Second Look: Los Angeles Lakers 97, Orlando Magic 84 | Magic Basketball

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Mar 15

Second Look: Los Angeles Lakers 97, Orlando Magic 84

Photo by Noah Graham/NBAE via Getty Images

  • Brian Schmitz of the Orlando Sentinel: “The [Orlando] Magic couldn’t shake Kobe Bryant. Bryant stayed at The Ritz, the Magic’s team hotel, on Sunday night (he has a permanent residency there to avoid constant travel back to his home). And the Magic couldn’t get away from him Monday night, especially. Kobe shook off a sore ankle and a fractured first-half shooting linescore to help the Los Angeles Lakers beat Orlando 97-84 at Staples Center. Bryant was a game-time decision after re-injuring his left ankle Saturday night, but he played — not that anyone was surprised. The Magic were dialed in defensively for the most of the first half, holding Bryant to 2-of-10 shooting and the Lakers to 35.4 percent. But Bryant, as he often has done in his spectacular career, recovered to hit 5-of-8 shots in a third-quarter spurt in which the Lakers outscored the Magic 14-3 to close the period. L.A., trailing 46-41 at halftime, struck quickly to begin the third and tied it at 48. Forcing turnovers and surrounding [Dwight] Howard, the Lakers showed their championship pedigree. Kobe was far from terrific, but gutted it out to come up with clutch shots. He scored just 16 points, making only 7-of-19 shots.”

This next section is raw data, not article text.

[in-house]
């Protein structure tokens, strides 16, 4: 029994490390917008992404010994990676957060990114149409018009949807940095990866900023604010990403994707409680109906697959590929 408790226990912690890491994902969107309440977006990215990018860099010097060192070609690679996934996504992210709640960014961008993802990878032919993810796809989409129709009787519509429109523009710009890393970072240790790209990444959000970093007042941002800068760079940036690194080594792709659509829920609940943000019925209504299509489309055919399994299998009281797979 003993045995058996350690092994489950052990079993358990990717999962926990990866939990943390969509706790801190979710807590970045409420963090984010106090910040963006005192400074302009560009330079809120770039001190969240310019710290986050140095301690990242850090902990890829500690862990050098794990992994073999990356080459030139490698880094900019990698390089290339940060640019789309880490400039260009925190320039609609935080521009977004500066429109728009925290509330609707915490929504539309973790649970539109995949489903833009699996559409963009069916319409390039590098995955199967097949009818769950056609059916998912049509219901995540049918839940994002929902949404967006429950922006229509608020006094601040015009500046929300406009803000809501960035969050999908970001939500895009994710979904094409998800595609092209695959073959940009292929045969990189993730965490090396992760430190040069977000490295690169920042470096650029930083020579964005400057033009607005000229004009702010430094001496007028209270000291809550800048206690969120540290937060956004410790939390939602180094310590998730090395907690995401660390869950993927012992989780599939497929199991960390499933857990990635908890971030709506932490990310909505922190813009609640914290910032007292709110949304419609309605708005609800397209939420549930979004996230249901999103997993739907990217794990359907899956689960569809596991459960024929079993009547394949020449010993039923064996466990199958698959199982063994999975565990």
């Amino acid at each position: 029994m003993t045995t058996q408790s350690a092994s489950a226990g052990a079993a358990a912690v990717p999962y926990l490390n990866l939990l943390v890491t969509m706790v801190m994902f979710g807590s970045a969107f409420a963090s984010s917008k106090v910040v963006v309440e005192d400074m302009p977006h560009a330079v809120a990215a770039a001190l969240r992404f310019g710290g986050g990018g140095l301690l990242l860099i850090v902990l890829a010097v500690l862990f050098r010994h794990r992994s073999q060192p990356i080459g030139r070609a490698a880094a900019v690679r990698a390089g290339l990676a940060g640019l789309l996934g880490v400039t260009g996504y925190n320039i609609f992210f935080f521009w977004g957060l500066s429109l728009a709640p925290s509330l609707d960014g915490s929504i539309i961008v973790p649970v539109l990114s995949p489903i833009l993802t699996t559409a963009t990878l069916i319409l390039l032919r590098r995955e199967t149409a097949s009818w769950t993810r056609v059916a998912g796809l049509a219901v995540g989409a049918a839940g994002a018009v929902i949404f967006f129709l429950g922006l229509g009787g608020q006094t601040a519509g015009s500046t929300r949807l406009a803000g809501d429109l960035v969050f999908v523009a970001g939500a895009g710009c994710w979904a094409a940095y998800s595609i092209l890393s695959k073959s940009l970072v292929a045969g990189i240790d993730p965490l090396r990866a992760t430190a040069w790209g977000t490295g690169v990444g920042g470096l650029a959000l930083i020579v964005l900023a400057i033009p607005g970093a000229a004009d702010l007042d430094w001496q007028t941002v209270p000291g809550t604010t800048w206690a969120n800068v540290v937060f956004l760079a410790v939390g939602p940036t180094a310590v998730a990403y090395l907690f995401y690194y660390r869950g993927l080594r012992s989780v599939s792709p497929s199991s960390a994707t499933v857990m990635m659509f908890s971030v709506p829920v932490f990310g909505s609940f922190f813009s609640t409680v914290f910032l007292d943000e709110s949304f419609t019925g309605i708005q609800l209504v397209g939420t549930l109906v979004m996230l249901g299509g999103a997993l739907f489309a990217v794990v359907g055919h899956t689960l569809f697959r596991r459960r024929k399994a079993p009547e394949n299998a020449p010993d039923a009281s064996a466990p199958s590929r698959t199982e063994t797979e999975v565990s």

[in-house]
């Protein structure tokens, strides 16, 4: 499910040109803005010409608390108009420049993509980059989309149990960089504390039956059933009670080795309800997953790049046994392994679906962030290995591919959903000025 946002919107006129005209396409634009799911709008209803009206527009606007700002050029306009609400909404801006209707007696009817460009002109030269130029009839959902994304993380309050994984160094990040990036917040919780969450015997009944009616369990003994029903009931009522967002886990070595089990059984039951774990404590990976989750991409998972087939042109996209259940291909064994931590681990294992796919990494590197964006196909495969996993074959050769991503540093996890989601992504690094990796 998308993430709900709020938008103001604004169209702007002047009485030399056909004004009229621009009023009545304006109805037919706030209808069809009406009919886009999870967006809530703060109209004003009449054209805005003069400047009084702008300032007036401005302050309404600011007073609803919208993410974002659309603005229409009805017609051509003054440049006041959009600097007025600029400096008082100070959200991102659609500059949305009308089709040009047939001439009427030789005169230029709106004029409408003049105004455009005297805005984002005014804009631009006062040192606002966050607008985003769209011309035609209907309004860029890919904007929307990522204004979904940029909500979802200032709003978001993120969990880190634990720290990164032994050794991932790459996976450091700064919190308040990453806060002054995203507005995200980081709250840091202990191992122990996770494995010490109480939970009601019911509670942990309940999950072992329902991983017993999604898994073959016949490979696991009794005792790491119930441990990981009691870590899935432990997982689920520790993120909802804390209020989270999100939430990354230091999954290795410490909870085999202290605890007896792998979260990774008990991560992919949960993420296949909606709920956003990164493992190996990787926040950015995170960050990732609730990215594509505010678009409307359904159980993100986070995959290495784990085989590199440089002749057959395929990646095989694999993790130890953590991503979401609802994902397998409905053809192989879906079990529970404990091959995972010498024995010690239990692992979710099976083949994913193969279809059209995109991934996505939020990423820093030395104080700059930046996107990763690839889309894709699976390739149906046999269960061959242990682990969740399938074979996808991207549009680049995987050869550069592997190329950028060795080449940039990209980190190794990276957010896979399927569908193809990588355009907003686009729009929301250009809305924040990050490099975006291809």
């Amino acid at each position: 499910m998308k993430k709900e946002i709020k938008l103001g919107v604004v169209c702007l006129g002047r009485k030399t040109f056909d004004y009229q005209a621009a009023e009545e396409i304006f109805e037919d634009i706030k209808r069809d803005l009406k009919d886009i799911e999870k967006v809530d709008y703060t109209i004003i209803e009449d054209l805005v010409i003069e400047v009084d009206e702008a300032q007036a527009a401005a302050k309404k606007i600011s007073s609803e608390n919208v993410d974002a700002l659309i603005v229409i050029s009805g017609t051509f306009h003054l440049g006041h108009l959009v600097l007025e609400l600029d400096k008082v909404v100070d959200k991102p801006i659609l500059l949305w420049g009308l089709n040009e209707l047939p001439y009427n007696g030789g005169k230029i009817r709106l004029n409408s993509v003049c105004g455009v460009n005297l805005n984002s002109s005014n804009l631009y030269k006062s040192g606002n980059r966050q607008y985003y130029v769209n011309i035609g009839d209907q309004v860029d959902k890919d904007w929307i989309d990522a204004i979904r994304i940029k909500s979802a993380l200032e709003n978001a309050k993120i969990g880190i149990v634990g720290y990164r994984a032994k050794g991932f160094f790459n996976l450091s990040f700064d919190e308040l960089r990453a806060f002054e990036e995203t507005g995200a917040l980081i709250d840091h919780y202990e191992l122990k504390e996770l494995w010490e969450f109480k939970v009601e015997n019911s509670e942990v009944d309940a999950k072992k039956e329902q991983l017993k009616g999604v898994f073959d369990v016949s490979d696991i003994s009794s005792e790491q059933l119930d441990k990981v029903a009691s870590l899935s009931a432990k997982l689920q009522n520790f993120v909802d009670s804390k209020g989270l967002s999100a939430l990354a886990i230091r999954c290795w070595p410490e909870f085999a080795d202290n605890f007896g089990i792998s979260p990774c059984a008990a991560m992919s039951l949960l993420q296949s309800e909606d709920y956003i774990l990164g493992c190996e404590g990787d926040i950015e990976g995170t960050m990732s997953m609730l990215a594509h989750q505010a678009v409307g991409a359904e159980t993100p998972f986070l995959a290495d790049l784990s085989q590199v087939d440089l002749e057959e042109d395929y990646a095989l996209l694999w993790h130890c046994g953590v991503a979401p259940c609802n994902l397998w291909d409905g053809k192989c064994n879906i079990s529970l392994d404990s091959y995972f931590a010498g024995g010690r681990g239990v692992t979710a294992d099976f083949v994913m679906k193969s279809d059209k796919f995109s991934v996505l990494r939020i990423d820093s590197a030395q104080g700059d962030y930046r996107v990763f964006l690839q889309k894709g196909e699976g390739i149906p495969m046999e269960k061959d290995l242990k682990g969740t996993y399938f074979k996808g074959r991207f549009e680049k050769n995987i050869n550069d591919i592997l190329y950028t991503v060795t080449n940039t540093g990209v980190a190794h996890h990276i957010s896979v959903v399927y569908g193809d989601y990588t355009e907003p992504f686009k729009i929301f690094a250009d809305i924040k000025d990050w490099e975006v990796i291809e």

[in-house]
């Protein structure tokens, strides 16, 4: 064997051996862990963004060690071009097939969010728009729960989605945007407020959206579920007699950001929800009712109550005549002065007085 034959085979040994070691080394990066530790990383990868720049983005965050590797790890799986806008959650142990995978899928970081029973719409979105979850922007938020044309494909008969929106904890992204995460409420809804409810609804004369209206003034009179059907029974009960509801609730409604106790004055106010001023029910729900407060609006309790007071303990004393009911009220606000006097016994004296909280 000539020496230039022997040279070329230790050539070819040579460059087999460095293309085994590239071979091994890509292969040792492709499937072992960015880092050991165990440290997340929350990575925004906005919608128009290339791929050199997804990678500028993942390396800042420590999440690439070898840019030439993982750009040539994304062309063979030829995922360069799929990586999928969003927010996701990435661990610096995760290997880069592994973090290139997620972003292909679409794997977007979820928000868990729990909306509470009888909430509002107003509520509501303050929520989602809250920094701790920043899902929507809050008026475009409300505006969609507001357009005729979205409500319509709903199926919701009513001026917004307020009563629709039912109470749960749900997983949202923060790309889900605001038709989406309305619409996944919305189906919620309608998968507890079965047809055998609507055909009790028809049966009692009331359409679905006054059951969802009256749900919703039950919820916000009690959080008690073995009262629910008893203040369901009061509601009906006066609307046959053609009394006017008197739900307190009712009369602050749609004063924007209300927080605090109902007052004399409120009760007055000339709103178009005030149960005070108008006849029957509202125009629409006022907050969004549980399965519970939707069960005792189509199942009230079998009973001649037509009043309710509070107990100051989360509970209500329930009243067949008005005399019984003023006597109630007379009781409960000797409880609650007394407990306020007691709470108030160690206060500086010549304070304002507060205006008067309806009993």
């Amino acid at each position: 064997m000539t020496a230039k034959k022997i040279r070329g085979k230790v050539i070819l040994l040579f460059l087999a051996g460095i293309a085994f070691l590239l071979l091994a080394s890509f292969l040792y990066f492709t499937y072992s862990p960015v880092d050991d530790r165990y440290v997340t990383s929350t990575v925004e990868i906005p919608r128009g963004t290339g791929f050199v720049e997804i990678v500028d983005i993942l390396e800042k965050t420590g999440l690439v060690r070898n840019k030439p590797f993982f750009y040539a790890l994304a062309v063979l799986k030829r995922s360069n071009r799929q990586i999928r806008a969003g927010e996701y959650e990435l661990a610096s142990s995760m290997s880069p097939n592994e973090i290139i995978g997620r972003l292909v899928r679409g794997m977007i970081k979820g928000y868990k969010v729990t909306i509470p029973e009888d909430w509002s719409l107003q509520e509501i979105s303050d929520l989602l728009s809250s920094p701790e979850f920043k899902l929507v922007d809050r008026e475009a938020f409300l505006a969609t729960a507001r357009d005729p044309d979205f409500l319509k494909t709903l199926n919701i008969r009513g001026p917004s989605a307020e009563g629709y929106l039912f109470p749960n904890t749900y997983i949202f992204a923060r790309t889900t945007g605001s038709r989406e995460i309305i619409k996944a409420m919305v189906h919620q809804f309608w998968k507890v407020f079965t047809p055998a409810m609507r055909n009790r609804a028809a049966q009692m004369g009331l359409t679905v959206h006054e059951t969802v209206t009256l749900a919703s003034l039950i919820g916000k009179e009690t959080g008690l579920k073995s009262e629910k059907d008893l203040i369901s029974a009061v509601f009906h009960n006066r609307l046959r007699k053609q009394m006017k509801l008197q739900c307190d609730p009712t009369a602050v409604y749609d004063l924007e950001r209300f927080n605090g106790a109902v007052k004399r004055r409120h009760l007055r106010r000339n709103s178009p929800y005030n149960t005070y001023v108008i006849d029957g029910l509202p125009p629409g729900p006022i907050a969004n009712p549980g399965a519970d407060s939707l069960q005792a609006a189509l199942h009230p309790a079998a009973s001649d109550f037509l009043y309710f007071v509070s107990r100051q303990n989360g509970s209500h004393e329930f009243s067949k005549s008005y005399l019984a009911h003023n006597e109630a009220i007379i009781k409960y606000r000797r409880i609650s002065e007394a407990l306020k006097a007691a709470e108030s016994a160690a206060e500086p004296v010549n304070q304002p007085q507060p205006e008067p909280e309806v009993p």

• John Denton of OrlandoMagic.com: “When discussing the legitimacy of his team as a true championship contender prior to Monday night’s nationally televised showdown against the Los Angeles Lakers, Orlando Magic offered up several reasons why the Magic are a powerful and dangerous team … with one caveat. ‘We’re pretty good,’ [Stan] Van Gundy said, ‘when we’re not throwing the ball to the other team.’ Van Gundy was talking, of course, about the Magic’s problems with turnovers. That area of concern reared its ugly head again Monday night when the Lakers picked up the defensive pressure and the Magic collapsed under an avalanche errors and botched possessions. The Magic shot well enough (47.1 percent) and held Kobe Bryant and Company in check for a half, but ultimately the errors piled up and the Lakers poured it on in the second half of an unsightly 97-84 Orlando loss at Staples Center.”
  • Mark Medina of the Los Angeles Times: “Each time a substitution took place, the standing ovation sounded louder and louder. The Lakers’ starters in Kobe Bryant, Pau Gasol, Derek Fisher and Ron Artest checked in for Lamar Odom, Steve Blake, Matt Barnes and Shannon Brown, prompting cheers for the reserves ability to maintain a 12-point over Orlando with 6:04 remaining. Three minutes later, Brown checked back in for Bryant and before the two locked hugs and handshakes, the 18,997 at Staples Center stood up and clapped for Bryant’s ability to play through his sprained left ankle. And when Odom stepped in for Bynum’s place moments later, the crowd reserved the loudest roar for the his career-high rebounding effort. Those standing ovations served as the perfect visual for satisfaction over what the Lakers displayed on the court Monday in their 97-84 victory over the Orlando Magic. Whether it was Bryant overcoming a poor first-half shooting performance (two of 10) with a much sharper second half (five of nine), Bynum grabbing a career high 18 rebounds or a strong supporting cast producing in various ways, the Lakers provided all signs of a team ready to maintaining the excellence required for a playoff caliber team.”